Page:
And its not just Theresa May or her government, all of the brexiteers are guilty of a complete lack of understanding of the law. Take their latest obsession over the Vienna convention, which they argue allows them to violate the terms of the good Friday agreement. Well, that not what the lawyers say, if anything the opposite is true. But even if it were true, are they seriously proposing that they could renege on an international treaty on a Friday afternoon, throwing the island of Ireland into chaos, making all sorts of waves for both the EU and the US. Then on the Monday show up and expect everyone to carry on as if nothing happened and give them a trade deal. That’s not how the world works!

And with the UK’s fate now in the hands of the EU, it is all very worrying. As its possible that May is hoping she can use brinkmanship to force the EU and the EU heads of state into making last minutes concessions that they simply can’t make for valid legal reasons (their constitutions prohibit them from giving her what she wants, at least without some sort of legislation being passed….in 27 parliaments across the EU & the EU parliament in a little under two weeks…and some, like Ireland might even need to hold a referendum!). Hence why I’d argue that an accidental no deal is now the most likely outcome.

So while yes the UK now is in a constitutional crisis, its more a crisis caused by the fact the UK doesn’t have a constitution in the first place and that we’ve had a government who has taken the view that ramming brexit through overturns all laws, both in the UK and EU. That the “will of the people” takes precedence over all else, just to get May’s deal (which enjoys the support of just 6% of the public) through.

A comment on mountain safety


There’s been a string of tragic accidents on the Scottish mountains this winter. Which is a little strange given how there’s actually been very little snow and fairly mild conditions (climate change I suppose, rather that a steady build up it all comes at once and then melts or avalanches off). A few weeks back two highly experienced climbers died on Ben Hope, while Ben Nevis has now seen three accidents with multiple fatalities, notably a fall off the ledge route and just the last few days three were killed in an avalanche in nearby number 5 gully.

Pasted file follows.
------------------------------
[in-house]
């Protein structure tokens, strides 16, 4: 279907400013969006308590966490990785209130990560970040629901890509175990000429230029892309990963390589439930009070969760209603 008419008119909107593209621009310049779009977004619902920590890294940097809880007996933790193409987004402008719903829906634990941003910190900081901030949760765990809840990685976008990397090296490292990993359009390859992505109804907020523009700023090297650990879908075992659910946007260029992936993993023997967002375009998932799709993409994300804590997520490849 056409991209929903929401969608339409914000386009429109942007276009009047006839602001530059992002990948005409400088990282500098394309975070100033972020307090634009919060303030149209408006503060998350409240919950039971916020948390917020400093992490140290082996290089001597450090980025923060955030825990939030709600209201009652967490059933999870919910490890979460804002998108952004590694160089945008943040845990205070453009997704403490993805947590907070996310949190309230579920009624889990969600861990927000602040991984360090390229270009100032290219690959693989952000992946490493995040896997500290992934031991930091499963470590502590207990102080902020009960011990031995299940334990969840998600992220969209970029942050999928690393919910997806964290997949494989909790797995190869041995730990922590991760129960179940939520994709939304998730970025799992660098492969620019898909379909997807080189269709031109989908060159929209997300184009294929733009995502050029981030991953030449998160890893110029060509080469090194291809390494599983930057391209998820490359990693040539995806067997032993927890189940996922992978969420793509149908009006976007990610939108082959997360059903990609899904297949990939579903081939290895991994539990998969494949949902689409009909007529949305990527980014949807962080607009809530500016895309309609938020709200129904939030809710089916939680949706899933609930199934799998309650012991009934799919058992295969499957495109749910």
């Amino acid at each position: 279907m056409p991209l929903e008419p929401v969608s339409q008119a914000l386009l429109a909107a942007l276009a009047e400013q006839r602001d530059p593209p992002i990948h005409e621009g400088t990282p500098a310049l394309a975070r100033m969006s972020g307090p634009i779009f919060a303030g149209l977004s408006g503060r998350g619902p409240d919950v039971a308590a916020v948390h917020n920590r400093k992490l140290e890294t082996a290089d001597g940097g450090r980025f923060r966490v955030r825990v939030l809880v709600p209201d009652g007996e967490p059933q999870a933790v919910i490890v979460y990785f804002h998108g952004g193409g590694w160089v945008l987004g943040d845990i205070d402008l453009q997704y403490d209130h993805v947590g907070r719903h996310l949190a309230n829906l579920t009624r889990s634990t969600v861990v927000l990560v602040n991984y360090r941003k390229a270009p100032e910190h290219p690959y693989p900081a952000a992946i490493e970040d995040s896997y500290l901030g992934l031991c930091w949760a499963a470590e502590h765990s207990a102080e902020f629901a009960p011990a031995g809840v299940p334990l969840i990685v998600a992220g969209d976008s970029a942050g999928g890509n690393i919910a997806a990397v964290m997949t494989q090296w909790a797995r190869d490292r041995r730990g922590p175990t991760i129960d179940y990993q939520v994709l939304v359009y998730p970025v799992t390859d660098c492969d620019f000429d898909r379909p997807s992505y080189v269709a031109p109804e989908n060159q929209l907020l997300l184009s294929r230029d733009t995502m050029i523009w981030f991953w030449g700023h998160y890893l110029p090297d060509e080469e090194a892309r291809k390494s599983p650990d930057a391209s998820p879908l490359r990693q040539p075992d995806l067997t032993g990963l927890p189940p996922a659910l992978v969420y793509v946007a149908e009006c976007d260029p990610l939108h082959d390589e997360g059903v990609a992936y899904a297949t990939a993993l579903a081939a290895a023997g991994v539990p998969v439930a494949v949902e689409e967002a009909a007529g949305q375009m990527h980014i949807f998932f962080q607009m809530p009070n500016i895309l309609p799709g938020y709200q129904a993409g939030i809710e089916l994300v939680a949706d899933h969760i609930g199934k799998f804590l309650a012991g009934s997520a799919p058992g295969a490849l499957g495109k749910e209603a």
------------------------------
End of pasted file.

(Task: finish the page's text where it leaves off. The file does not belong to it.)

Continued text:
Now inevitably the media position is, oh mountaineering, in particular these adrenaline junkies hanging off of cliffs, its really dangerous and should be banned. Well statistically, climbing is still safer than sports such as cycling, field sports, horse riding or water sports. So if you’re going to ban mountaineering, you’d have to ban these as well presumably. And according to mountain rescue statistics, in 2017, only 51% of call outs were for actual mountaineering related emergencies (although admittedly its usually more a 60/40 split). The rest are for things such as rescuing motorists trapped by snow or general search and rescue.

Another point is that a lot of these accidents have occurred on fairly easy routes. No. 5 gully and the ledge route are Scottish winter grade I or II, which is technically a winter scramble rather than an ice climb (easy climbing or hard walking depending on your point of view). In fact, this I’d argue is the problem, people are equating “easy” with “safe”, but that’s not the way it works.

The Ledge route for example (I’ve been up both of these routes before) is fairly exposed includes an airy scramble along a very narrow section of ridge. A grand day out, if the weather is good and you’ve a good head for heights. But certainly it comes with a certain level of risk, and that risk factor soars in the wrong sort of weather conditions or poor snow, or if the party is simply inexperienced (or poorly equipped). And no. 5 gully tends to accumulate rather a lot of snow and is thus prone to avalanches. It also tends to build up a large cornice on top and on at least one occasion I’ve been up it and we had to climb back down as we couldn’t safely break through the cornice without risking it collapsing on top of us.

Given that there was a “high” avalanche warning in effect on the north of Ben Nevis over the last few days one has to assume the climbers in the most recent accident either didn’t see the forecast. Or, as foreigners, they just weren’t aware that this particular gully is avalanche alley in the wrong sort of weather conditions.